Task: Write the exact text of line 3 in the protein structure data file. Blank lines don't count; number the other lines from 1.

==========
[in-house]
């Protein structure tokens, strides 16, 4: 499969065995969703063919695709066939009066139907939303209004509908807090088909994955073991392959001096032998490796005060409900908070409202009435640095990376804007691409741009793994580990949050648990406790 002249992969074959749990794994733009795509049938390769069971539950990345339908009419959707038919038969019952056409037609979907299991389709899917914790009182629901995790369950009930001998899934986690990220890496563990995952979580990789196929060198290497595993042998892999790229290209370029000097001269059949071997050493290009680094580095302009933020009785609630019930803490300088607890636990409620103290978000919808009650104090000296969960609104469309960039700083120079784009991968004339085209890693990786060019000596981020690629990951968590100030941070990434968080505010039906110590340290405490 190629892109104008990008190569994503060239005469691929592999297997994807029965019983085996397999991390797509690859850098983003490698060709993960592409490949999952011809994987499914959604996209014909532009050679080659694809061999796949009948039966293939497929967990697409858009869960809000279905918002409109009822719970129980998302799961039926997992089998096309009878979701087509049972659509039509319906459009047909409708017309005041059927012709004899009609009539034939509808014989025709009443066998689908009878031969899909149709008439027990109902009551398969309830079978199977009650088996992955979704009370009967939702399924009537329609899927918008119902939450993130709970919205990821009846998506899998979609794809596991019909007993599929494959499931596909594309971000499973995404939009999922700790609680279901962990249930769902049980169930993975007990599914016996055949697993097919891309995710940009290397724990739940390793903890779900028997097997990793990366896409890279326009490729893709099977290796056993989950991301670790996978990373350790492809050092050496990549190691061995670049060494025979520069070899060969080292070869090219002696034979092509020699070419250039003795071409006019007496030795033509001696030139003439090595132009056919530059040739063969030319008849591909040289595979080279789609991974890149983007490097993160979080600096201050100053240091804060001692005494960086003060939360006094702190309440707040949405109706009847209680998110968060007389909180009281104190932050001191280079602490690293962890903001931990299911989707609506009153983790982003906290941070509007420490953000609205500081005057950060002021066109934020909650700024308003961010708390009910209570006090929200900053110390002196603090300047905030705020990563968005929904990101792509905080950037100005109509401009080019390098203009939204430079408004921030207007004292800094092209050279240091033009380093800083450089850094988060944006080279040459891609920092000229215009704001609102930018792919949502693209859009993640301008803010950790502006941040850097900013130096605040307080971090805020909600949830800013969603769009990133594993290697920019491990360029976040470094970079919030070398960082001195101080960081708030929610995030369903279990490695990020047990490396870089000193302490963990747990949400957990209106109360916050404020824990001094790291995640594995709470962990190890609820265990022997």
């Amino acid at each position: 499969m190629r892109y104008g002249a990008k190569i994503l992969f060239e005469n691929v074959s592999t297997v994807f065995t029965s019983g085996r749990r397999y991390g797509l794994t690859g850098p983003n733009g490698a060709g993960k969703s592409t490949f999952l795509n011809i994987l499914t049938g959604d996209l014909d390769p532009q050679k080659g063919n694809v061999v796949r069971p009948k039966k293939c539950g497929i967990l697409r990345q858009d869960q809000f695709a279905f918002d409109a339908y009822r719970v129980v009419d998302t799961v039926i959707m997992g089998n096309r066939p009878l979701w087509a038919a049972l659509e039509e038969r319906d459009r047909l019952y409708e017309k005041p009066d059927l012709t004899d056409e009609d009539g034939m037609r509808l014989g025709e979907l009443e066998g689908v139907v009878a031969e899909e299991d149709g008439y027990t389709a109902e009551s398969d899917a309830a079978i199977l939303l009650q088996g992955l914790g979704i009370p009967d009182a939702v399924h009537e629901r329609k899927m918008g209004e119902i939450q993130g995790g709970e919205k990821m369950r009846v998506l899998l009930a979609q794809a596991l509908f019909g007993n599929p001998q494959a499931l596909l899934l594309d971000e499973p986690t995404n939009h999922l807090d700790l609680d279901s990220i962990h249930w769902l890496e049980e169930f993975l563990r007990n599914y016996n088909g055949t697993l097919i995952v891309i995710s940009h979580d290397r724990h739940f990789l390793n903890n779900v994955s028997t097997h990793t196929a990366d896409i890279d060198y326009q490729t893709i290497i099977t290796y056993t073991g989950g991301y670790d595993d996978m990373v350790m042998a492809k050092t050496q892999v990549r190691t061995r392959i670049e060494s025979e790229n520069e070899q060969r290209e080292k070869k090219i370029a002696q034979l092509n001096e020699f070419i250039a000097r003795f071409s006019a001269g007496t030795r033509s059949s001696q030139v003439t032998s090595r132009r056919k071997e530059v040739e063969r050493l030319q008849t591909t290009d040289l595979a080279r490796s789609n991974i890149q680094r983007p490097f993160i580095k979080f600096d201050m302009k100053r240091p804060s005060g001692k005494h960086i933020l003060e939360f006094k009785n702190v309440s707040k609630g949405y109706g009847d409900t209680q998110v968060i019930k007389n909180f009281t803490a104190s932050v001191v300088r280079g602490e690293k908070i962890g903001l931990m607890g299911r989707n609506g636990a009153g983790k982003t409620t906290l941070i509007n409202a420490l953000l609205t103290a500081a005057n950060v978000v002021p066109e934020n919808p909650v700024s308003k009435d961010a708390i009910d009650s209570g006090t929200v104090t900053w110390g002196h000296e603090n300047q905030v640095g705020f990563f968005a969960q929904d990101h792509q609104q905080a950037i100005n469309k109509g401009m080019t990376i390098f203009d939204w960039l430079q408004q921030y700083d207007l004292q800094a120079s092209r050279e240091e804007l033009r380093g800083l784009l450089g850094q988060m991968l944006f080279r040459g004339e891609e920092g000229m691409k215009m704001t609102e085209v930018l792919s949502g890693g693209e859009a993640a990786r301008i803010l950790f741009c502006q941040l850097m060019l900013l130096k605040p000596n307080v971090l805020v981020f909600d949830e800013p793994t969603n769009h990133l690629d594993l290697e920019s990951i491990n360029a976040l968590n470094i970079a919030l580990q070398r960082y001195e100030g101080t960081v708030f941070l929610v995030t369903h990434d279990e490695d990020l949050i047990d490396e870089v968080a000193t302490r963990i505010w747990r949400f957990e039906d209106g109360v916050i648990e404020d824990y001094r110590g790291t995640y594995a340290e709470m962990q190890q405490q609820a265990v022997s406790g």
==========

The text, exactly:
């Amino acid at each position: 499969m190629r892109y104008g002249a990008k190569i994503l992969f060239e005469n691929v074959s592999t297997v994807f065995t029965s019983g085996r749990r397999y991390g797509l794994t690859g850098p983003n733009g490698a060709g993960k969703s592409t490949f999952l795509n011809i994987l499914t049938g959604d996209l014909d390769p532009q050679k080659g063919n694809v061999v796949r069971p009948k039966k293939c539950g497929i967990l697409r990345q858009d869960q809000f695709a279905f918002d409109a339908y009822r719970v129980v009419d998302t799961v039926i959707m997992g089998n096309r066939p009878l979701w087509a038919a049972l659509e039509e038969r319906d459009r047909l019952y409708e017309k005041p009066d059927l012709t004899d056409e009609d009539g034939m037609r509808l014989g025709e979907l009443e066998g689908v139907v009878a031969e899909e299991d149709g008439y027990t389709a109902e009551s398969d899917a309830a079978i199977l939303l009650q088996g992955l914790g979704i009370p009967d009182a939702v399924h009537e629901r329609k899927m918008g209004e119902i939450q993130g995790g709970e919205k990821m369950r009846v998506l899998l009930a979609q794809a596991l509908f019909g007993n599929p001998q494959a499931l596909l899934l594309d971000e499973p986690t995404n939009h999922l807090d700790l609680d279901s990220i962990h249930w769902l890496e049980e169930f993975l563990r007990n599914y016996n088909g055949t697993l097919i995952v891309i995710s940009h979580d290397r724990h739940f990789l390793n903890n779900v994955s028997t097997h990793t196929a990366d896409i890279d060198y326009q490729t893709i290497i099977t290796y056993t073991g989950g991301y670790d595993d996978m990373v350790m042998a492809k050092t050496q892999v990549r190691t061995r392959i670049e060494s025979e790229n520069e070899q060969r290209e080292k070869k090219i370029a002696q034979l092509n001096e020699f070419i250039a000097r003795f071409s006019a001269g007496t030795r033509s059949s001696q030139v003439t032998s090595r132009r056919k071997e530059v040739e063969r050493l030319q008849t591909t290009d040289l595979a080279r490796s789609n991974i890149q680094r983007p490097f993160i580095k979080f600096d201050m302009k100053r240091p804060s005060g001692k005494h960086i933020l003060e939360f006094k009785n702190v309440s707040k609630g949405y109706g009847d409900t209680q998110v968060i019930k007389n909180f009281t803490a104190s932050v001191v300088r280079g602490e690293k908070i962890g903001l931990m607890g299911r989707n609506g636990a009153g983790k982003t409620t906290l941070i509007n409202a420490l953000l609205t103290a500081a005057n950060v978000v002021p066109e934020n919808p909650v700024s308003k009435d961010a708390i009910d009650s209570g006090t929200v104090t900053w110390g002196h000296e603090n300047q905030v640095g705020f990563f968005a969960q929904d990101h792509q609104q905080a950037i100005n469309k109509g401009m080019t990376i390098f203009d939204w960039l430079q408004q921030y700083d207007l004292q800094a120079s092209r050279e240091e804007l033009r380093g800083l784009l450089g850094q988060m991968l944006f080279r040459g004339e891609e920092g000229m691409k215009m704001t609102e085209v930018l792919s949502g890693g693209e859009a993640a990786r301008i803010l950790f741009c502006q941040l850097m060019l900013l130096k605040p000596n307080v971090l805020v981020f909600d949830e800013p793994t969603n769009h990133l690629d594993l290697e920019s990951i491990n360029a976040l968590n470094i970079a919030l580990q070398r960082y001195e100030g101080t960081v708030f941070l929610v995030t369903h990434d279990e490695d990020l949050i047990d490396e870089v968080a000193t302490r963990i505010w747990r949400f957990e039906d209106g109360v916050i648990e404020d824990y001094r110590g790291t995640y594995a340290e709470m962990q190890q405490q609820a265990v022997s406790g």